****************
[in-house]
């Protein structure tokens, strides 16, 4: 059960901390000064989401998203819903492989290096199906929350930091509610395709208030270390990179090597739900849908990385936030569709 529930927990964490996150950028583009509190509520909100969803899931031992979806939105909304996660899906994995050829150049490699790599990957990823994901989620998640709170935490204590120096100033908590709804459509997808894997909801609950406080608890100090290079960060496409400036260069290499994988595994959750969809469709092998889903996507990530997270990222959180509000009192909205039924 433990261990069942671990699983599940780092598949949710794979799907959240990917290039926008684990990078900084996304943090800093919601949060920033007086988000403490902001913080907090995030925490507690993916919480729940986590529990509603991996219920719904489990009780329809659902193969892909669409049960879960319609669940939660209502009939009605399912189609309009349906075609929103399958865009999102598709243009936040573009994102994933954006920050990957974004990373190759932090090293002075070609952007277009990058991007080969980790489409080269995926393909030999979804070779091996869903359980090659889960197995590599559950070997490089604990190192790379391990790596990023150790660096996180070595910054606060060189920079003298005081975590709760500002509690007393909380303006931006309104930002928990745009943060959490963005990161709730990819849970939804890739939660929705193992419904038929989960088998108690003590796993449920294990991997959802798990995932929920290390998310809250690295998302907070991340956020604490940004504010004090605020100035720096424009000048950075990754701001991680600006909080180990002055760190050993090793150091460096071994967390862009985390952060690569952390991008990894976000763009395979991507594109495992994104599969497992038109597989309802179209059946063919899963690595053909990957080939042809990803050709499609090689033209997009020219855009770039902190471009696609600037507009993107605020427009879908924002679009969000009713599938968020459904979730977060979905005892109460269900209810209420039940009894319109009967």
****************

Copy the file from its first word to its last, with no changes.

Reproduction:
[in-house]
């Protein structure tokens, strides 16, 4: 059960901390000064989401998203819903492989290096199906929350930091509610395709208030270390990179090597739900849908990385936030569709 529930927990964490996150950028583009509190509520909100969803899931031992979806939105909304996660899906994995050829150049490699790599990957990823994901989620998640709170935490204590120096100033908590709804459509997808894997909801609950406080608890100090290079960060496409400036260069290499994988595994959750969809469709092998889903996507990530997270990222959180509000009192909205039924 433990261990069942671990699983599940780092598949949710794979799907959240990917290039926008684990990078900084996304943090800093919601949060920033007086988000403490902001913080907090995030925490507690993916919480729940986590529990509603991996219920719904489990009780329809659902193969892909669409049960879960319609669940939660209502009939009605399912189609309009349906075609929103399958865009999102598709243009936040573009994102994933954006920050990957974004990373190759932090090293002075070609952007277009990058991007080969980790489409080269995926393909030999979804070779091996869903359980090659889960197995590599559950070997490089604990190192790379391990790596990023150790660096996180070595910054606060060189920079003298005081975590709760500002509690007393909380303006931006309104930002928990745009943060959490963005990161709730990819849970939804890739939660929705193992419904038929989960088998108690003590796993449920294990991997959802798990995932929920290390998310809250690295998302907070991340956020604490940004504010004090605020100035720096424009000048950075990754701001991680600006909080180990002055760190050993090793150091460096071994967390862009985390952060690569952390991008990894976000763009395979991507594109495992994104599969497992038109597989309802179209059946063919899963690595053909990957080939042809990803050709499609090689033209997009020219855009770039902190471009696609600037507009993107605020427009879908924002679009969000009713599938968020459904979730977060979905005892109460269900209810209420039940009894319109009967």